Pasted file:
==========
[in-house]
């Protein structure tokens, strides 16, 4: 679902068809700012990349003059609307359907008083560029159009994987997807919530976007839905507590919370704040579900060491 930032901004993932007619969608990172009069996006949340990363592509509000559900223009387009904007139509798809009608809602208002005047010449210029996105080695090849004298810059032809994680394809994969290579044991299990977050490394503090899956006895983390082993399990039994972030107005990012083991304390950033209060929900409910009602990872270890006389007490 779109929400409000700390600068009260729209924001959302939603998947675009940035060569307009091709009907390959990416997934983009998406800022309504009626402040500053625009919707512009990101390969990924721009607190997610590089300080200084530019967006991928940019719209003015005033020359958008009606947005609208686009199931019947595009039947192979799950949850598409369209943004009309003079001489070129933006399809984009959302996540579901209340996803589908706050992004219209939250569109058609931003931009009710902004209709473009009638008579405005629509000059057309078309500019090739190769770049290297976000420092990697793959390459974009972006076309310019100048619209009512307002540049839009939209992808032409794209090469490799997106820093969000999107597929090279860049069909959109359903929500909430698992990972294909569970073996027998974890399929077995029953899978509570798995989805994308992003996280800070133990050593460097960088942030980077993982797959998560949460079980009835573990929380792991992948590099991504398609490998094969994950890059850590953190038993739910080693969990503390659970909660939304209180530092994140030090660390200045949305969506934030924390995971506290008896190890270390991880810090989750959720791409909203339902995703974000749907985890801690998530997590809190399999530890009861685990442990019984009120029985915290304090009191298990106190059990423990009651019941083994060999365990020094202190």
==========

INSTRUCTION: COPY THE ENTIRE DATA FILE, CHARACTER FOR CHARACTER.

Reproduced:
[in-house]
């Protein structure tokens, strides 16, 4: 679902068809700012990349003059609307359907008083560029159009994987997807919530976007839905507590919370704040579900060491 930032901004993932007619969608990172009069996006949340990363592509509000559900223009387009904007139509798809009608809602208002005047010449210029996105080695090849004298810059032809994680394809994969290579044991299990977050490394503090899956006895983390082993399990039994972030107005990012083991304390950033209060929900409910009602990872270890006389007490 779109929400409000700390600068009260729209924001959302939603998947675009940035060569307009091709009907390959990416997934983009998406800022309504009626402040500053625009919707512009990101390969990924721009607190997610590089300080200084530019967006991928940019719209003015005033020359958008009606947005609208686009199931019947595009039947192979799950949850598409369209943004009309003079001489070129933006399809984009959302996540579901209340996803589908706050992004219209939250569109058609931003931009009710902004209709473009009638008579405005629509000059057309078309500019090739190769770049290297976000420092990697793959390459974009972006076309310019100048619209009512307002540049839009939209992808032409794209090469490799997106820093969000999107597929090279860049069909959109359903929500909430698992990972294909569970073996027998974890399929077995029953899978509570798995989805994308992003996280800070133990050593460097960088942030980077993982797959998560949460079980009835573990929380792991992948590099991504398609490998094969994950890059850590953190038993739910080693969990503390659970909660939304209180530092994140030090660390200045949305969506934030924390995971506290008896190890270390991880810090989750959720791409909203339902995703974000749907985890801690998530997590809190399999530890009861685990442990019984009120029985915290304090009191298990106190059990423990009651019941083994060999365990020094202190």